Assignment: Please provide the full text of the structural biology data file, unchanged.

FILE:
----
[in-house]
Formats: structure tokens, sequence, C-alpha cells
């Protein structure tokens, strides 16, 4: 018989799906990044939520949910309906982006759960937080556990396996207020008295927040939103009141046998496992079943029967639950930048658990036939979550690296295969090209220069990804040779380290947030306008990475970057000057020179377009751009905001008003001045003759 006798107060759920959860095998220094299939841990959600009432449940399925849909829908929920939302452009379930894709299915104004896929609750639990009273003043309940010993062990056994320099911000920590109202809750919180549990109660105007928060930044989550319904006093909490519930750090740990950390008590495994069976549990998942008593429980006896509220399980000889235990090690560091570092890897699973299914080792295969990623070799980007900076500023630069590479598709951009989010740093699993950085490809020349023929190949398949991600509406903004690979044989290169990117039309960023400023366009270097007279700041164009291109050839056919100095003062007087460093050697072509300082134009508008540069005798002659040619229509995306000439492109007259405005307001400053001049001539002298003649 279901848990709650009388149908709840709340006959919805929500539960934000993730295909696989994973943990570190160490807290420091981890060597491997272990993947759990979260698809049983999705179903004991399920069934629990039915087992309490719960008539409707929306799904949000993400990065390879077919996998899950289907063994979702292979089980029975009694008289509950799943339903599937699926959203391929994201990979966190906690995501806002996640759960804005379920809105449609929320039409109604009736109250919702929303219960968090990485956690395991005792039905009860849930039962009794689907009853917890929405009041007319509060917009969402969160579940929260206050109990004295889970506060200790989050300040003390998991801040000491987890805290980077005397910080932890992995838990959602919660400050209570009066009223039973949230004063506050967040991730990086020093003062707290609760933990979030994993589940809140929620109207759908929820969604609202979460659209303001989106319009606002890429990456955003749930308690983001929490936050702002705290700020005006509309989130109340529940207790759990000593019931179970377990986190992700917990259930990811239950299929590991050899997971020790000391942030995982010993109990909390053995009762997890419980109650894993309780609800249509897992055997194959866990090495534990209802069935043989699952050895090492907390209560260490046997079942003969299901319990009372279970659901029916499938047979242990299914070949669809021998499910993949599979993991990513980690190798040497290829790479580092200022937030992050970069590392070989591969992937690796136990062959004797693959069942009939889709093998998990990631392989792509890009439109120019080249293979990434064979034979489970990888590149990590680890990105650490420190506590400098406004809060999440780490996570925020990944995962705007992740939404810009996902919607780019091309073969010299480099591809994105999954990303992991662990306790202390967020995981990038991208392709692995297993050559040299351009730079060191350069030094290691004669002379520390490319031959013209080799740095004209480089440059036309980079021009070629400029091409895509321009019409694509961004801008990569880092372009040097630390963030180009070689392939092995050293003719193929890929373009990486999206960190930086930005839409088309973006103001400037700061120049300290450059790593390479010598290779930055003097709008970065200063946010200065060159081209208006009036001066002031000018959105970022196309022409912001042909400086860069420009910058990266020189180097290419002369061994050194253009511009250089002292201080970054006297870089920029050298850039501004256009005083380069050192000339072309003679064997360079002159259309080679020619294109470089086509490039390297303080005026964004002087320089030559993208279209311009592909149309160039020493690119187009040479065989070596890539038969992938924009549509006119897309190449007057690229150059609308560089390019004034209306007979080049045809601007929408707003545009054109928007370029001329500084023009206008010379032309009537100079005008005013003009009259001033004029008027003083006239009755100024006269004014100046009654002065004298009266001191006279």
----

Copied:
[in-house]
Formats: structure tokens, sequence, C-alpha cells
């Protein structure tokens, strides 16, 4: 018989799906990044939520949910309906982006759960937080556990396996207020008295927040939103009141046998496992079943029967639950930048658990036939979550690296295969090209220069990804040779380290947030306008990475970057000057020179377009751009905001008003001045003759 006798107060759920959860095998220094299939841990959600009432449940399925849909829908929920939302452009379930894709299915104004896929609750639990009273003043309940010993062990056994320099911000920590109202809750919180549990109660105007928060930044989550319904006093909490519930750090740990950390008590495994069976549990998942008593429980006896509220399980000889235990090690560091570092890897699973299914080792295969990623070799980007900076500023630069590479598709951009989010740093699993950085490809020349023929190949398949991600509406903004690979044989290169990117039309960023400023366009270097007279700041164009291109050839056919100095003062007087460093050697072509300082134009508008540069005798002659040619229509995306000439492109007259405005307001400053001049001539002298003649 279901848990709650009388149908709840709340006959919805929500539960934000993730295909696989994973943990570190160490807290420091981890060597491997272990993947759990979260698809049983999705179903004991399920069934629990039915087992309490719960008539409707929306799904949000993400990065390879077919996998899950289907063994979702292979089980029975009694008289509950799943339903599937699926959203391929994201990979966190906690995501806002996640759960804005379920809105449609929320039409109604009736109250919702929303219960968090990485956690395991005792039905009860849930039962009794689907009853917890929405009041007319509060917009969402969160579940929260206050109990004295889970506060200790989050300040003390998991801040000491987890805290980077005397910080932890992995838990959602919660400050209570009066009223039973949230004063506050967040991730990086020093003062707290609760933990979030994993589940809140929620109207759908929820969604609202979460659209303001989106319009606002890429990456955003749930308690983001929490936050702002705290700020005006509309989130109340529940207790759990000593019931179970377990986190992700917990259930990811239950299929590991050899997971020790000391942030995982010993109990909390053995009762997890419980109650894993309780609800249509897992055997194959866990090495534990209802069935043989699952050895090492907390209560260490046997079942003969299901319990009372279970659901029916499938047979242990299914070949669809021998499910993949599979993991990513980690190798040497290829790479580092200022937030992050970069590392070989591969992937690796136990062959004797693959069942009939889709093998998990990631392989792509890009439109120019080249293979990434064979034979489970990888590149990590680890990105650490420190506590400098406004809060999440780490996570925020990944995962705007992740939404810009996902919607780019091309073969010299480099591809994105999954990303992991662990306790202390967020995981990038991208392709692995297993050559040299351009730079060191350069030094290691004669002379520390490319031959013209080799740095004209480089440059036309980079021009070629400029091409895509321009019409694509961004801008990569880092372009040097630390963030180009070689392939092995050293003719193929890929373009990486999206960190930086930005839409088309973006103001400037700061120049300290450059790593390479010598290779930055003097709008970065200063946010200065060159081209208006009036001066002031000018959105970022196309022409912001042909400086860069420009910058990266020189180097290419002369061994050194253009511009250089002292201080970054006297870089920029050298850039501004256009005083380069050192000339072309003679064997360079002159259309080679020619294109470089086509490039390297303080005026964004002087320089030559993208279209311009592909149309160039020493690119187009040479065989070596890539038969992938924009549509006119897309190449007057690229150059609308560089390019004034209306007979080049045809601007929408707003545009054109928007370029001329500084023009206008010379032309009537100079005008005013003009009259001033004029008027003083006239009755100024006269004014100046009654002065004298009266001191006279």